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Records show Los Angeles cardinal, bishop shielded abusive priests

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Los Angeles Cardinal Roger Mahony and an auxiliary bishop shielded archdiocesan priests known to be sex abusers from law enforcement during the 1980s, even suggesting they leave the state of California to avoid prosecution, according to a series of church records released Monday.

The records, which were filed as part of a civil lawsuit against the archdiocese and were first reported Monday by the Los Angeles Times, indicate Mahony and Los Angeles Auxiliary Bishop Thomas Curry intentionally sent abusive priests to out-of-state treatment facilities as protection from arrest.

L.A. county prosecutors "will review and evaluate all [newly released] documents as they become available to us," Sandi Gibbons, a public information officer for the L.A. County District Attorney’s office, said in a brief statement.

The release of the files, which concern 14 priests, comes as the archdiocese is preparing to release records of at least 75 more accused abusers under the terms of a separate 2007 civil settlement with more than 500 clergy abuse victims.

While the files of the 14 priests are almost three decades old -- coming from long before the U.S. bishops started to address the wider issue of sex abuse by clergy in 2002 -- the revelations they contain point to lingering questions about the accountability of bishops, says a former chairman of the U.S. bishops' National Review Board for clergy sex abuse.

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Some of the documents state Mahony, who retired as Los Angeles' archbishop in 2011, personally signed off on not reporting priests known to be dangerous, which raises the question of what to do with bishops who do not report abuse to authorities, said Judge Michael Merz, who served on the review board from 2004 to 2009.

"[Bishops] are accountable to the pope, which means, of course, to the Vatican bureaucracy," said Merz, who is now a federal district court judge in Ohio. "But is anybody looking?"

"No American bishop has been involuntarily removed as a result of cover-up," Merz said. "That level of accountability hasn't happened."

Thomas Plante, a psychologist who has helped dioceses develop seminary screening programs, wrote in an email that while the documents reveal problems, they "must be viewed in light of standard operating procedures and thinking at the time."

"This is what so many were doing back then," wrote Plante, a professor of psychology and director of the Spirituality and Health Institute at Santa Clara University in California. "I've been working on these cases since 1988 and over the years some folks ... handled these things well on occasion and sometimes very badly."

According to the files released Monday, Mahony and Curry, who was then a monsignor and the archdiocese's vicar for clergy, discussed how to shield at least three priests from prosecution in a series of memos in 1986 and 1987.

In one memo, Curry recommends that Fr. Michael Wempe, an archdiocesan priest who had acknowledged a persistent sexual relationship with a 12-year-old, could be sent out of state "if need be." Curry also recommends that priests known to be abusive should be sent to psychiatrists who are also lawyers to put what the priests say "under the protection of privilege."

Responding to another of Curry's memos giving similar advice for another priest known to be abusive, Mahony responded by hand writing, "Sounds good -- please proceed!!"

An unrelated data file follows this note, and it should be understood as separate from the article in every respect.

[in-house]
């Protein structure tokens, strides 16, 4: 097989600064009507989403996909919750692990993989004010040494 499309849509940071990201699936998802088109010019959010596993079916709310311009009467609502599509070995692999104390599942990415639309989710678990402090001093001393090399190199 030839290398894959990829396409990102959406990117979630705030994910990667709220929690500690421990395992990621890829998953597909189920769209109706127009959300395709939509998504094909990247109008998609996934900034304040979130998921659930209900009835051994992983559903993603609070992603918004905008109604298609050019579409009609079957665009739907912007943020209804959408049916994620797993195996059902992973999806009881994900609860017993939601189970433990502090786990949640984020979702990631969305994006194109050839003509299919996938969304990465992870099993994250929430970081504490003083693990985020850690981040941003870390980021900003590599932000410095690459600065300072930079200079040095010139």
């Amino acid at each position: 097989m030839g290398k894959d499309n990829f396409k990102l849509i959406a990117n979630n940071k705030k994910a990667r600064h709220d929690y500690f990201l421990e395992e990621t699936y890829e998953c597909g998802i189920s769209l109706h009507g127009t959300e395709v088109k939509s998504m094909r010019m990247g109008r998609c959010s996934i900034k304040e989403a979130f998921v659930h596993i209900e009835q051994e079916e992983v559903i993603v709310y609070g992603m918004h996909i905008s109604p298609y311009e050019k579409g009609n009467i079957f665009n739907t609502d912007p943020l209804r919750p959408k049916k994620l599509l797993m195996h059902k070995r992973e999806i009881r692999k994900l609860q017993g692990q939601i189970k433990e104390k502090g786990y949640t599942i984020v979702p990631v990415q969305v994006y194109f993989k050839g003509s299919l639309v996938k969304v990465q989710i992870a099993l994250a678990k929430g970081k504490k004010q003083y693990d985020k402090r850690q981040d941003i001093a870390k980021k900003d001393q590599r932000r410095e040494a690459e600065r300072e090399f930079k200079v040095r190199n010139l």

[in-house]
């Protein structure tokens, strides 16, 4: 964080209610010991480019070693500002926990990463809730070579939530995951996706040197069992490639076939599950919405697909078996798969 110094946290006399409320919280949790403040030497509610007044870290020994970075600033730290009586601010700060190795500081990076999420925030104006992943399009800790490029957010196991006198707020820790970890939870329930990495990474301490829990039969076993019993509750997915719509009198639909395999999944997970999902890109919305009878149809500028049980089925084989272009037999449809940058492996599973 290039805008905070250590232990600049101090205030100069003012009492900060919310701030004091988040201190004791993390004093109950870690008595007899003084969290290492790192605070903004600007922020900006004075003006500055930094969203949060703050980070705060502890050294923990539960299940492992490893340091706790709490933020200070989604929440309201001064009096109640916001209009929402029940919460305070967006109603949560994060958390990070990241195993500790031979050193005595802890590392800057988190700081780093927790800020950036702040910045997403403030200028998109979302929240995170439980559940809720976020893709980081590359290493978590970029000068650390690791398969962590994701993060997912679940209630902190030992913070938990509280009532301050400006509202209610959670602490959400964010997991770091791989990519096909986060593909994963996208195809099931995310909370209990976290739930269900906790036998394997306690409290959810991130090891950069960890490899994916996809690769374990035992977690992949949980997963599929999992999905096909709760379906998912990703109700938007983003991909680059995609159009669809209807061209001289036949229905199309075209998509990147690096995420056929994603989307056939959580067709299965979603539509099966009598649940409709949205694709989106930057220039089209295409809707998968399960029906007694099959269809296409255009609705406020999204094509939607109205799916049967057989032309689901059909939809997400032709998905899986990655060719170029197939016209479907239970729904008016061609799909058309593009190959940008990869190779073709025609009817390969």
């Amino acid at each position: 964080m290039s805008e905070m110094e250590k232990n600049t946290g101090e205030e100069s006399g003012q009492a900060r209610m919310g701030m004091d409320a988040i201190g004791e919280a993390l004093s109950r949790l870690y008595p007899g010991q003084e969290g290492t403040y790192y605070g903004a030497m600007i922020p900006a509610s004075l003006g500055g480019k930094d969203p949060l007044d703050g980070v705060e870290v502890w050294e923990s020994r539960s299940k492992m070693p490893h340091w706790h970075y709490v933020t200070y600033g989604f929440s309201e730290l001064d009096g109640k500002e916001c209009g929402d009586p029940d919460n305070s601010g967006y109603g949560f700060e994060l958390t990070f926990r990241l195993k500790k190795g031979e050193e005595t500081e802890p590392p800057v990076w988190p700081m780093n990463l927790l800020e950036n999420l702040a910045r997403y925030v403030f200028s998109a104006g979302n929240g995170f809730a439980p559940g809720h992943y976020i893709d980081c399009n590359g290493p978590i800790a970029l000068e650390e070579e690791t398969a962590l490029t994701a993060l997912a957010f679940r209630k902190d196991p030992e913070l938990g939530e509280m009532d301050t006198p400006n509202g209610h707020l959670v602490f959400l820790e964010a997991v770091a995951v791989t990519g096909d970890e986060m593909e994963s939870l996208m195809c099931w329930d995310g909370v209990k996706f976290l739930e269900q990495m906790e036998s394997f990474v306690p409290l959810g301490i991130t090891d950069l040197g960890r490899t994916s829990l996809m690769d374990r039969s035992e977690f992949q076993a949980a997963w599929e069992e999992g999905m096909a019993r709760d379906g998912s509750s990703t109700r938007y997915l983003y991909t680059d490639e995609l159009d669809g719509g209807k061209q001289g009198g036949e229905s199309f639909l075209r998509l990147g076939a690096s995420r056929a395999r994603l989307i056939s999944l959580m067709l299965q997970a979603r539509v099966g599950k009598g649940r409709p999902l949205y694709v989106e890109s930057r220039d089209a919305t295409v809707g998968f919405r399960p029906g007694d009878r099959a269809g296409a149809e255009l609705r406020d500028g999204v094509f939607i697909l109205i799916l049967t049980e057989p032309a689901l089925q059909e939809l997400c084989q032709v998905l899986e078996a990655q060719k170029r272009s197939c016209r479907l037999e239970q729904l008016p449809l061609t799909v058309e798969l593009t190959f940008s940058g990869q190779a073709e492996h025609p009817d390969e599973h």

Mahony issued a public statement Monday, apologizing "for my own failure to protect fully the children and youth entrusted into my care."

The cardinal also said he did not fully understand the pain of clergy sex abuse victims until he met with 90 victims in 2006, 2007 and 2008.

"Those visits were heart-wrenching experiences for me as I listened to the victims describe how they had their childhood and innocence stolen from them by clergy and by the Church," Mahony wrote, ending his statement, "I am sorry."

Curry became an auxiliary bishop for the archdiocese in 1994.

The files released Monday are from personnel files submitted to a judge on behalf of a man who says he was abused by one of the priests, Fr. Nicolas Aguilar Rivera. 

Under Mahony's leadership, in 2007, the Los Angeles archdiocese agreed to release files regarding abuse by at least 75 other priests as part of a historic settlement, with 508 plaintiffs alleging abuse by more than 150 priests.

Some of the plaintiffs agreed to the mass settlement, which allowed the archdiocese to avoid court procedures that would have involved lengthy discoveries and would have placed Mahony on the witness stand, because the agreement included release of those personnel files.

Following the settlement, more than 20 accused priests went to court to block the files' release, arguing that making their files public would violate their privacy rights. While a federal judge initially ruled in 2011 that the files would be released with redactions of names of church officials, Superior Court Judge Emilie Elias ordered Jan. 7 they be released without redactions.

It is still unclear exactly when those files, which total about 30,000 pages, will be released.

Merz said the Los Angeles archdiocese should "end the agony" regarding its past handling of sex abuse by clergy by releasing the documents quickly.

"The only way to end the agony is to get it all out," Merz said. "Get that wound completely opened and drained and put the antibiotic in. To the extent that stuff's coming out now that should have been disclosed in 2007, then they're just prolonging the agony."

[Joshua J. McElwee is an NCR staff writer. Catholic News Service contributed to this report.]

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